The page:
FREQUENTLY ASKED QUESTIONS ABOUT GREYHOUND RACING Courtesy of the American Greyhound Council and the National Greyhound Association *With annotations from the Alabama Greyhound Adoption Center 2018
How many Greyhounds are born in the United States each year?
Breeding registrations, as recorded by the National Greyhound Association, have dropped steadily in the last five years. Individual Registrations dropped from their peak of 39,139 in 1993 to 11,759 in 2011.
Why are so many bred? Why don’t you limit the number bred to the number that can be adopted?
NGA and AGC have encouraged their members to voluntarily curtail the number of breedings, focusing on quality instead of quantity, in the early 1990s. The response was impressive, contributing to the large decline in breedings witnessed during the decade. Steady progress continues to be made, to the point now where in a country of about 200 million households, over 90% of all registered greyhounds are being placed as pets. Recent track closures are also contributing to a reduction in the number of greyhounds that are bred.
How old are Greyhounds when they begin racing?
Most begin at about 18 months, and continue until they are 3-1/2 to 4-1/2 years old. Some will race beyond their fifth birthday, and a select few past their sixth. Greyhounds live to be 12-13 years old, on average. Due to careful breeding, with an emphasis on speed and stamina rather than conformation, they do not have many of the genetic problems of other large breeds.
Does racing come naturally to Greyhounds?
Greyhounds love to run, and are competitive by nature. In racing, nothing other than the mechanical lure makes a Greyhound run. When the starting box opens, the dogs’ natural instinct is to chase the lure, and try to reach it first.
Is racing safe for Greyhounds?
Yes. If an injury does occur, each track has a veterinarian on the premises to attend the animal immediately. However, prevention of injury is a top priority. The industry has funded extensive research into methods for ensuring the safety of racing Greyhounds while they are competing. Much of that research is conducted at the University of Florida's Center for Veterinary Sports Medicine, the only facility of its kind in the nation. Managing the Greyhound Racing Surface Evaluating the Greyhound Racetrack Surface for Proper Management by Robert L. Gillette, DVM, MSE “The goal of any racing facility should be to have no racing related injuries. The track management program should be designed to meet this goal. Once this goal is accepted, it should be recognized that injuries can occur in any sporting or working environment. In a survey reported by Bloomberg and Dugger, there were 761 injuries reported for a total of 47,323 races ran at sixteen racetracks between the years of 1984-1990. Eight Greyhounds run in a race, so the total number of greyhounds competing at one time or more included in this survey were 378,584. This means that the injury ratio is 0.2%. This number of injuries is miniscule, when compared to figures from the field of human sports medicine.”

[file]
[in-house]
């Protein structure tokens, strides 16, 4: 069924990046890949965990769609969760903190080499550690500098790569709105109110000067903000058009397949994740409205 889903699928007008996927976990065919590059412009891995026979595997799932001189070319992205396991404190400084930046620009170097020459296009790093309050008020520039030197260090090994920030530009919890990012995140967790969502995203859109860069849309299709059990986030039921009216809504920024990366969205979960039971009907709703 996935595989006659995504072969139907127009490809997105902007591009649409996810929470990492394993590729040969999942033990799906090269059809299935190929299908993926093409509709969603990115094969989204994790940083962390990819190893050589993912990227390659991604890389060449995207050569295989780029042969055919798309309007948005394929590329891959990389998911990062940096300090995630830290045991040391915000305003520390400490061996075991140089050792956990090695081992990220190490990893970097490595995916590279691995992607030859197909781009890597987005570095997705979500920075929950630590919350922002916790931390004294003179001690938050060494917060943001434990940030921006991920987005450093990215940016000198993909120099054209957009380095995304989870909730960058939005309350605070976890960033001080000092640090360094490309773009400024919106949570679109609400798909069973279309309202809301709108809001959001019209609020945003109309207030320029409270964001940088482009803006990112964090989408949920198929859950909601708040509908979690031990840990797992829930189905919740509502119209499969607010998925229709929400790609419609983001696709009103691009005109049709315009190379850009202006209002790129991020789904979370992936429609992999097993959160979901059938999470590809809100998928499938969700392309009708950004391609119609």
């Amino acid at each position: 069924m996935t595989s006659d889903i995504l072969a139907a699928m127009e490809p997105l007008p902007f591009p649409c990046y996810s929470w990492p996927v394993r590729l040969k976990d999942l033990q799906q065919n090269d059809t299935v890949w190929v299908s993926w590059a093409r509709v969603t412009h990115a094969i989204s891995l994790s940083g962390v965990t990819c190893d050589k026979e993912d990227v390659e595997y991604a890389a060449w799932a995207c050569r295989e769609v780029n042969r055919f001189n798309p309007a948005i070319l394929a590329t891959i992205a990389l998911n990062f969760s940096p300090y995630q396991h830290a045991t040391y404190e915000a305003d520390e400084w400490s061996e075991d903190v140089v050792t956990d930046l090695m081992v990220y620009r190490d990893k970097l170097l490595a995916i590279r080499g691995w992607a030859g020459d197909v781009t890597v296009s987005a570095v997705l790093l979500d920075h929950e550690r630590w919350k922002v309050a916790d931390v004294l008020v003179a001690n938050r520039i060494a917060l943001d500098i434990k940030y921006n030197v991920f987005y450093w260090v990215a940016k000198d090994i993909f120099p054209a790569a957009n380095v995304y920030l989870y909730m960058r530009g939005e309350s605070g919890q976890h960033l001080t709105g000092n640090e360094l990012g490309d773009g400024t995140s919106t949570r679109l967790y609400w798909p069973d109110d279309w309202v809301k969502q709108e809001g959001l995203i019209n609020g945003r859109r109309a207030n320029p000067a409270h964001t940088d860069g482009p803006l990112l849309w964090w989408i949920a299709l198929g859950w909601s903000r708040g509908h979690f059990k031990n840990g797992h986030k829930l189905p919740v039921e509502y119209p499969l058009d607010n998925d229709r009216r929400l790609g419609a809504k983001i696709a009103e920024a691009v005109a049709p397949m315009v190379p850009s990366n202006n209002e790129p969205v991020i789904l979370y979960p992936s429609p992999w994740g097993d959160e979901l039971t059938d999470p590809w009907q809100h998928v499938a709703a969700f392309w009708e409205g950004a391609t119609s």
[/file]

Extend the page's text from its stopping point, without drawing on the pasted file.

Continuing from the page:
How often do racing greyhounds get injured?
Many Greyhounds will go through their entire racing career with no injuries, or at most a few minor injuries. Even when major injuries occur, the Greyhound is very often able to resume its racing career. Fortunately, career-ending injuries are rarely life threatening. When such an injury does occur, the Greyhound is still able to begin a new career as a breeding animal, or be placed into an adoption program.
What do you do with an injured dog?
An injured Greyhound still represents a sizeable investment for its owner, as well as a potential loss in earnings when he or she is not able to compete. Good kennel owners and trainers ensure that an injured Greyhound receives the best possible care and rehabilitation, involving an experienced veterinarian when appropriate. *Greyhounds injured during a race at the Birmingham Race Course are immediately taken to the commission veterinarian on call, usually Dr. Pete McCann. After an initial exam and care by Dr. McCann, the Greyhound is then either further cared for by its trainer and trainers/owners veterinarian of choice; or brought to the AGAC as soon as possible. Once in our care, they are seen by Dr. Darcie Odom at VIP Mobile Clinic and/or Dr. Mark Jandrlich at Central Valley Animal Hospital and/or the veterinarians at Mercy Animal Hospital. The AGAC assures that each Greyhound is given proper treatment as directed by our veterinarians. This is including, but not limited to, surgeries, cast changes, crate rest, laser therapy, hydrotherapy, and any other suggested treatments.
How are Greyhounds trained to race?
At about one year old, Greyhound puppies are transferred to training kennels. They run and chase by instinct, so initially their training consists of chasing a lure dragged along the ground. As they mature, they are taught to run on circular tracks, with the mechanical lure suspended above the ground. At about a year and a half, they graduate to longer, oval tracks, starting boxes and competition.
Does the industry use live lures?